3 Long live ~                56 Ber.        Bernardo~ Bernardo   FALSE          Francisco at his po~ ACT I. Scene I. ~ TRUE                            1
4 Bernardo?                  59 Fran.       Francisc~ Francisco  FALSE          Francisco at his po~ ACT I. Scene I. ~ TRUE                            1
5 He.                        62 Ber.        Bernardo~ Bernardo   FALSE          Francisco at his po~ ACT I. Scene I. ~ TRUE                            1
6 You come m~                65 Fran.       Francisc~ Francisco  FALSE          Francisco at his po~ ACT I. Scene I. ~ TRUE                            1
7 'Tis now s~                68 Ber.        Bernardo~ Bernardo   FALSE          Francisco at his po~ ACT I. Scene I. ~ TRUE                            1
8 For this r~                71 Fran.       Francisc~ Francisco  FALSE          Francisco at his po~ ACT I. Scene I. ~ TRUE                            1
9 And I am s~                72 Fran.       Francisc~ Francisco  FALSE          Francisco at his po~ ACT I. Scene I. ~ FALSE                           2
10 Have you h~                75 Ber.        Bernardo~ Bernardo   FALSE          Francisco at his po~ ACT I. Scene I. ~ TRUE                            1
# ... with 3,935 more rows


Note that we have kept the successive lines of text by a single character as per the original – for instance rows 71 and 72 of the original data, spoken by Fancisco, are now rows 8 and 9 but are still two separate rows. A logical flag new_speaker_this_line helps us identify such cases for future.

Here’s the chunk of code that creates this table, with “line” as its granularity, from the original messy data. Most of this code is dealing with various quirks in the data, such as 2 Clown (for “second clown”, or second gravedigger) having a different structure of character abbreviation from most of the roles.

This tidy table of data, at the granularity of line of dialogue, makes it easy to count lines per speaker, Act, Scene, etc. For example, we can see that Act II, Scene II has the most spoken lines (590):

> count(hamlet_lines, act, scene)
# A tibble: 20 x 3
act      scene                                                  n

1 ACT I.   Scene I. Elsinore. A platform before the castle.     190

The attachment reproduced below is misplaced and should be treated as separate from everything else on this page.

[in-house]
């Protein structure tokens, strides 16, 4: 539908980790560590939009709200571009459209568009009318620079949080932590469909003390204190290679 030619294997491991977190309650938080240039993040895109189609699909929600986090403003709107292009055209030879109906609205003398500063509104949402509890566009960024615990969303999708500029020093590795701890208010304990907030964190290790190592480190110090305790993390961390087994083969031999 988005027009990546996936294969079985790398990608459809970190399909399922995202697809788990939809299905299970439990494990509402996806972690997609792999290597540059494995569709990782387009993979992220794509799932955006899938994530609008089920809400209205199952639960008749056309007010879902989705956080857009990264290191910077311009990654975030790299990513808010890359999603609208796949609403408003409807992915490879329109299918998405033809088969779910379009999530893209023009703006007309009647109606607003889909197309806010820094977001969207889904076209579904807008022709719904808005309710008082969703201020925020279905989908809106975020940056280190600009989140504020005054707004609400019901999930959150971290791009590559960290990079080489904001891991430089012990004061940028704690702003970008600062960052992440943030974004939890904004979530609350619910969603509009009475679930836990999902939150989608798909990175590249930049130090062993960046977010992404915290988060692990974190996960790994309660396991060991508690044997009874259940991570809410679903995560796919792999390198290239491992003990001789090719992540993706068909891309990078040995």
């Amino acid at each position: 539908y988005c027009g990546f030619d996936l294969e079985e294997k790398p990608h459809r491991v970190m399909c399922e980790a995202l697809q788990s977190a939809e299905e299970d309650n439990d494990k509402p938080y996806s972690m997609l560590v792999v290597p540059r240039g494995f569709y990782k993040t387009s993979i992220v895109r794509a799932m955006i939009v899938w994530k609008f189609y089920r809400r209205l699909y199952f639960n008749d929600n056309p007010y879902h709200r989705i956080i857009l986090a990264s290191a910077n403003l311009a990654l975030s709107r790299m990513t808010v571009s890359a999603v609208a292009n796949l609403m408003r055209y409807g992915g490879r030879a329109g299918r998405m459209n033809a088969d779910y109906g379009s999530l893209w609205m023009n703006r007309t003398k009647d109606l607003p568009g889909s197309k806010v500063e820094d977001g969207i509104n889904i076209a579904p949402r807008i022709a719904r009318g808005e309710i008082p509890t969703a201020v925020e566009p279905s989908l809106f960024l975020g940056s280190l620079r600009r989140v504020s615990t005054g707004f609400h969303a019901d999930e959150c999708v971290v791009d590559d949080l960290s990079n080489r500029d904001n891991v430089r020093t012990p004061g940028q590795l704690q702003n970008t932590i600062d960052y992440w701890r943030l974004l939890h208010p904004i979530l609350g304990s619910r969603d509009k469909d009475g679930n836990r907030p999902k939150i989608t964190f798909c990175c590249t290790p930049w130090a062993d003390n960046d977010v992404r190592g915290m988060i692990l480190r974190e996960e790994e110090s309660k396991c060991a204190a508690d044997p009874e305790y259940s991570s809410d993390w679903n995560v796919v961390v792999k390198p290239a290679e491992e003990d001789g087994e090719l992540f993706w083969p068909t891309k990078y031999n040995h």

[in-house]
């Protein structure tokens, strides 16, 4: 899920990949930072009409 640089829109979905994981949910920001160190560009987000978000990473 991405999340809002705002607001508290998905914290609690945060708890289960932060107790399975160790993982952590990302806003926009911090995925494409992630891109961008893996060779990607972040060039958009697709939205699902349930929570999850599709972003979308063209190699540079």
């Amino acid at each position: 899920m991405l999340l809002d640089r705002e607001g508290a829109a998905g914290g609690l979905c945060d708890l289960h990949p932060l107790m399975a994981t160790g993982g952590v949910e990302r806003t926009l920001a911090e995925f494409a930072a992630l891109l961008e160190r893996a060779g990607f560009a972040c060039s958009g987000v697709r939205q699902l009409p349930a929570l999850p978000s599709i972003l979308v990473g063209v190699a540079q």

2 ACT I.   Scene II. Elsinore. A room of state in the castle.   280
3 ACT I.   Scene III. A room in Polonius's house.               141
4 ACT I.   Scene IV. The platform.                              101
5 ACT I.   Scene V. A more remote part of the castle.           212
6 Act II.  Scene I. A room in Polonius's house.                 130
7 Act II.  Scene II. A room in the castle.                      590
8 ACT III. Scene I. A room in the castle.                       196
9 ACT III. Scene II. A hall in the castle.                      383
10 ACT III. Scene III. A room in the castle.                     102
11 ACT III. Scene IV. Another room in the castle.                236
12 ACT IV.  Scene I. A room in the castle.                        46
13 ACT IV.  Scene II. Another room in the castle.                 28
14 ACT IV.  Scene III. Another room in the castle.                71
15 ACT IV.  Scene IV. A plain in Denmark.                         68
16 ACT IV.  Scene V. Elsinore. A room in the castle.             228
17 ACT IV.  Scene VI. Another room in the castle.                 29
18 ACT IV.  Scene VII. Another room in the castle.               212
19 ACT V.   Scene I. A churchyard.                               283
20 ACT V.   Scene II. A hall in the castle.                      419


### A table of data with “spoken word” as grain

My next step is to make a table or data frame with spoken word as the grain. Here I want not just bags of words, but the original sequence preserved, and whether a word was originally at the beginning of a line, as well as who is speaking (and all the different abbreviations of their name and groups that person belongs to), the last stage direction, the Act and Scene, etc. For future use I also want a stemmed version of each word (eg so “answered”, “answering” and “answers” all reduce to their stem “answer”), and a flag of whether each word is a stop word or not.

Here’s how that table is going to look, capturing all 30,000 or so words spoken in the uncut version of Hamlet”

> hamlet_words %>% select(contains("word"), everything())
# A tibble: 30,022 x 20
word  stopword word_stem new_speaker_thi~ word_number_thi~ word_number word_number_thi~ word_number_thi~ original_line_n~ speaker_abb

1 who's TRUE     who'      TRUE                            1           1                1                1               50 Ber.
2 there TRUE     there     FALSE                           2           2                2                2               50 Ber.
3 nay   FALSE    nai       TRUE                            1           3                3                3               53 Fran.
4 answ~ FALSE    answer    FALSE                           2           4                4                4               53 Fran.
5 me    TRUE     me        FALSE                           3           5                5                5               53 Fran.
6 stand FALSE    stand     FALSE                           4           6                6                6               53 Fran.
7 and   TRUE     and       FALSE                           5           7                7                7               53 Fran.
8 unfo~ FALSE    unfold    FALSE                           6           8                8                8               53 Fran.
9 your~ TRUE     yourself  FALSE                           7           9                9                9               53 Fran.